Due to the magic of the internet, I managed to present a webinar to photographers in the United States this week. While I slept. The webinar was all about content and the various platforms it can be used for, and then I had some fun critiquing five websites that had been provided earlier. Putting aside the awesomeness of technology these days, I really enjoyed having a look over these websites I would normally never have seen and I hope the photographers I was with in spirit enjoyed it as much as me. But the exercise – along with a major website rewrite I am in the middle of – did raise some issues I see time and again with website content so I thought it was time to talk about six of the most common mistakes that people make with the content on their website. 1. No prominent contact details: You have about 8-10 seconds to get someone’s attention when they come to your website. Make sure that in that time, they can see at least a phone number, if not also an email. It should be on every page – and not just in the footer. 2. No call to action: What do you want people to do once they arrive at your landing page? Buy a product? “Add to cart”? Make a phone call? Send an email? Read blog posts? Check out your portfolio? Whatever the goal of your website is, you need to make it clear to visitors. This is one case where not only can you lead a horse to water, you can totally make it drink. 3. It’s not about you: So many websites are written in a way that appeals to the business owner. But you already know how great your stuff is, so it’s your ideal client you need to appeal to. The content has to speak to his or her emotions, desires, wants and needs. And make sure you address any objections, and solve your target audience’s problems – even those they didn’t even know they have. Check out my FAQ’s to see how I have answered potential concerns. 4. Burying the USP: Buried deep in one of the photography sites I visited was this sentence “XXX and XXX have been in photography since 1975”. Holy longevity batman! In an era where every stay-at-home mum with a camera fancies themselves a photographer, this experience is a huge selling point. Many of us operate in very cluttered marketplaces, so it’s vital to give people a reason to buy from you rather than a competitor. You need to make sure that your unique selling point is clear to your audience. 5. No on-page SEO: There’s nothing I hate more than keyword-stuffed rubbish, but that’s not to say that on-page SEO is a no-no. You should at the very least have one keyword identified, and used in content, headings, meta tags and more. And you should also be doing some internal linking into pages that...Read More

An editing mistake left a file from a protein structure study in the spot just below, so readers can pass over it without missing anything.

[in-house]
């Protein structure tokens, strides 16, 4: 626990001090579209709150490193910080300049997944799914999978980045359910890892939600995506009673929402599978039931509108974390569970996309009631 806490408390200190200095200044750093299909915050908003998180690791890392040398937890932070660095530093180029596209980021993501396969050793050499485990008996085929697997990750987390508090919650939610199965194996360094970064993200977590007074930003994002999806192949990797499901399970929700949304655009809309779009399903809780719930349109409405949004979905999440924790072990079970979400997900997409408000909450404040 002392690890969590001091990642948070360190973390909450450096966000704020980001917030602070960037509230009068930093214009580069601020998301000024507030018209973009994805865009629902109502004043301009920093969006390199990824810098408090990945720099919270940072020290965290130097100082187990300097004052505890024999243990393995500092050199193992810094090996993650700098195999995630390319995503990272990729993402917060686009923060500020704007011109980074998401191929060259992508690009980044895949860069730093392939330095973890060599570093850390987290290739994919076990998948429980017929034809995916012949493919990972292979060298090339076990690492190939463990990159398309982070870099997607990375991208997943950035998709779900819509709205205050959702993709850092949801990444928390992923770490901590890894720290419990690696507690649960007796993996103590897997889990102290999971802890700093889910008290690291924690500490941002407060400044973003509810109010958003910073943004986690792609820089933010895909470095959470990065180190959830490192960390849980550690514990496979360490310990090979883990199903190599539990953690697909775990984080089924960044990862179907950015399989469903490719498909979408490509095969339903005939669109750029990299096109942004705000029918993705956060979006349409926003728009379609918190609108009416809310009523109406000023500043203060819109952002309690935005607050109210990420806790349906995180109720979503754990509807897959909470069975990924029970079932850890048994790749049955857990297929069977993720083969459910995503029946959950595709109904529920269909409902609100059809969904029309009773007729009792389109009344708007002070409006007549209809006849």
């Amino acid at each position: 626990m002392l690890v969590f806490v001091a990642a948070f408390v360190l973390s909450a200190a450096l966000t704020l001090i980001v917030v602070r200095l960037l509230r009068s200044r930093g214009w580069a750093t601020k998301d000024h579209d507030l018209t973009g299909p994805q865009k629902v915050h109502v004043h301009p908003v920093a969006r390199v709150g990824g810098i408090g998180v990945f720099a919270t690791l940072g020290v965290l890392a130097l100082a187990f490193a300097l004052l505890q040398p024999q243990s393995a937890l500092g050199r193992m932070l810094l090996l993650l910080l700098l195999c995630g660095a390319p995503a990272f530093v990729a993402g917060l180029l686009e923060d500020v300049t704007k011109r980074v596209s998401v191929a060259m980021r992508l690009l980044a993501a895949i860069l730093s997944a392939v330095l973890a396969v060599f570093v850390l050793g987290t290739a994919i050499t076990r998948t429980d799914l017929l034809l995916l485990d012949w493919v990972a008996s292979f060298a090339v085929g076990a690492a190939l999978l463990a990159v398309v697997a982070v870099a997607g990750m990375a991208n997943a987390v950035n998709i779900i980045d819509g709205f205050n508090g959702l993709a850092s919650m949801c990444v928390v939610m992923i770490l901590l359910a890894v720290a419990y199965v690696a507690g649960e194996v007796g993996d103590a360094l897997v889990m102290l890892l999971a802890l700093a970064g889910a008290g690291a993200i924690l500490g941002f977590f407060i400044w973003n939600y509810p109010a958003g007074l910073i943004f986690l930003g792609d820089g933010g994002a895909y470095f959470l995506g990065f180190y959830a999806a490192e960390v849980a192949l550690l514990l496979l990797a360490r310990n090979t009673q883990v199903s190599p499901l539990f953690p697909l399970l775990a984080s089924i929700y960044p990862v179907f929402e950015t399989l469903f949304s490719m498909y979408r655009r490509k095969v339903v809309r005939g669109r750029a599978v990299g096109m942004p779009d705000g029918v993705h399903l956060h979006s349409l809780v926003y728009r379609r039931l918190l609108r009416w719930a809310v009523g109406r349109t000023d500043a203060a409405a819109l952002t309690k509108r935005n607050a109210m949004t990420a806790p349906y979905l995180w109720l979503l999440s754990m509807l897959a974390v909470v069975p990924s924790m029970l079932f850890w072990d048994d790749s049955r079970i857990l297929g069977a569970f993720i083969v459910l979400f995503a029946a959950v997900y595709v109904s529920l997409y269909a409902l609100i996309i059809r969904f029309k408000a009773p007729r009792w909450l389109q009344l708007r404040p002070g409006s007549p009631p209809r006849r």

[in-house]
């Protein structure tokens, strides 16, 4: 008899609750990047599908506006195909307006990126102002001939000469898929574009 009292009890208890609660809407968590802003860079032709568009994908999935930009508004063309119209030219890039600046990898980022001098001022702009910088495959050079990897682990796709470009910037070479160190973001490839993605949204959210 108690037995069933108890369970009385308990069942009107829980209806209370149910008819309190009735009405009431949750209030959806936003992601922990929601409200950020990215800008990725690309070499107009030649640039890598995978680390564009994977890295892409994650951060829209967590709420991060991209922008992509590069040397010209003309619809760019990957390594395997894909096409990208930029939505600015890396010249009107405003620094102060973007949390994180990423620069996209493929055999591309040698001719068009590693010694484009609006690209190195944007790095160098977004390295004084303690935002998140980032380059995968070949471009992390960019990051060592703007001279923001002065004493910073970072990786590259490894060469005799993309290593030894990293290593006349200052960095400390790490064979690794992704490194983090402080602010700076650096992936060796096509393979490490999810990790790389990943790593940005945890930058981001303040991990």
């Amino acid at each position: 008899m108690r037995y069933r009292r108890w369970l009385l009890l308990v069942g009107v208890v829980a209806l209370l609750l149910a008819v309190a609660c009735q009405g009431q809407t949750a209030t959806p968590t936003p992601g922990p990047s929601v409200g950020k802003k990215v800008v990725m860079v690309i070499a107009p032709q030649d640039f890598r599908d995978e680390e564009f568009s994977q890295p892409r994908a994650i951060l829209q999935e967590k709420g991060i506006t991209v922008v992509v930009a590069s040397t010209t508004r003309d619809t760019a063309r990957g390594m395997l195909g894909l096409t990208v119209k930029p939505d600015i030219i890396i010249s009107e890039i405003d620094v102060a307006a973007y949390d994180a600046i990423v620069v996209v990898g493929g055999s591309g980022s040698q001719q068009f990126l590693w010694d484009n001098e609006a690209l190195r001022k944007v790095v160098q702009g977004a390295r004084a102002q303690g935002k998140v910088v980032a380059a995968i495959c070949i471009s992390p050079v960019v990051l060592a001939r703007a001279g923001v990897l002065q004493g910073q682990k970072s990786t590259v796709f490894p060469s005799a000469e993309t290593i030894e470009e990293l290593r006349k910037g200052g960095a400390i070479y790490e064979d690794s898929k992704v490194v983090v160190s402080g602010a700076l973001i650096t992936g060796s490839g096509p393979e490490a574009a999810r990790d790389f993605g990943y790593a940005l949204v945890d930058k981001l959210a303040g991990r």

I am as giddy as a 11-year old girl at a One Direction concert this week as I welcome my very first guest blog post here at the Black Coffee Blog. Even before I launched my biz, I was stalking following Kate Toon on various social media platforms. And now she has offered this juicy guest post for all you lucky readers. I confess, while I understand the basics of SEO copywriting, I am by no means an expert – so I’ll hand it over to Kate. The question I get asked the most, both by clients and budding copywriters, is “What is SEO copywriting, and how different is it from traditional copywriting?” Many traditional writers are too scared to write Search Engine Optimised copy, imagining all sorts of technical complexities and getting completely bamboozled. But with hard work and practice you can learn SEO copywriting, and you’ll soon be creating SEO-friendly copy without even thinking about it. Here’s some advice and pointers to get you started. 1. What’s the difference? Simply put: Copywriting is the process of writing engaging words to sell a product or service to a particular group of customers. SEO copywriting is the process of writing engaging words to sell a product or service to a particular group of customers and rank highly in Google. You could say that with traditional copywriting you have one audience and with SEO copywriting you have two audiences. 2. Do I need to be a technical geek type to write good SEO copy? No, not at all. Unless you think a title tag is technical. 3. What’s the point of learning SEO copywriting? Those rumours you’ve heard about SEO being ‘dead’? Rubbish. Google may change its algorithm frequently, but SEO copywriting is just as important today as it was five years ago. 4. How do I make Google like my copy? You need to follow two simple steps: Choose a keyword phrase you want your page to rank for (say, ‘Alpaca wool knitted mittens’). Use this keyword phrases in the copy. Pretty simple huh? 5. Where should I use my keyword phrase and how often? There’s no easy or exact answer here. Lots of SEO types talk about keyword density and frequency, but there’s no magic number. You need to use your phrase often enough that Google ‘gets’ what your page is about, but not so much that it becomes clunky and obvious to your readers. My best advice is to write your keyword phrase on a Post-It note and stick it above your monitor. Then get on with writing your copy and don’t worry about SEO too much. If you’re writing about alpaca wool knitted mittens then you’ll obviously use the phrase on the page. 6. No fair, I want to some rules to write by. Okay, if you insist. Here are some very simply guidelines on how and where to use your keyword phrase: Once in the URL (e.g. www.nameofwebsite.com.au/alpaca-wool-knitted-mittens). Once in the page title and description....Read More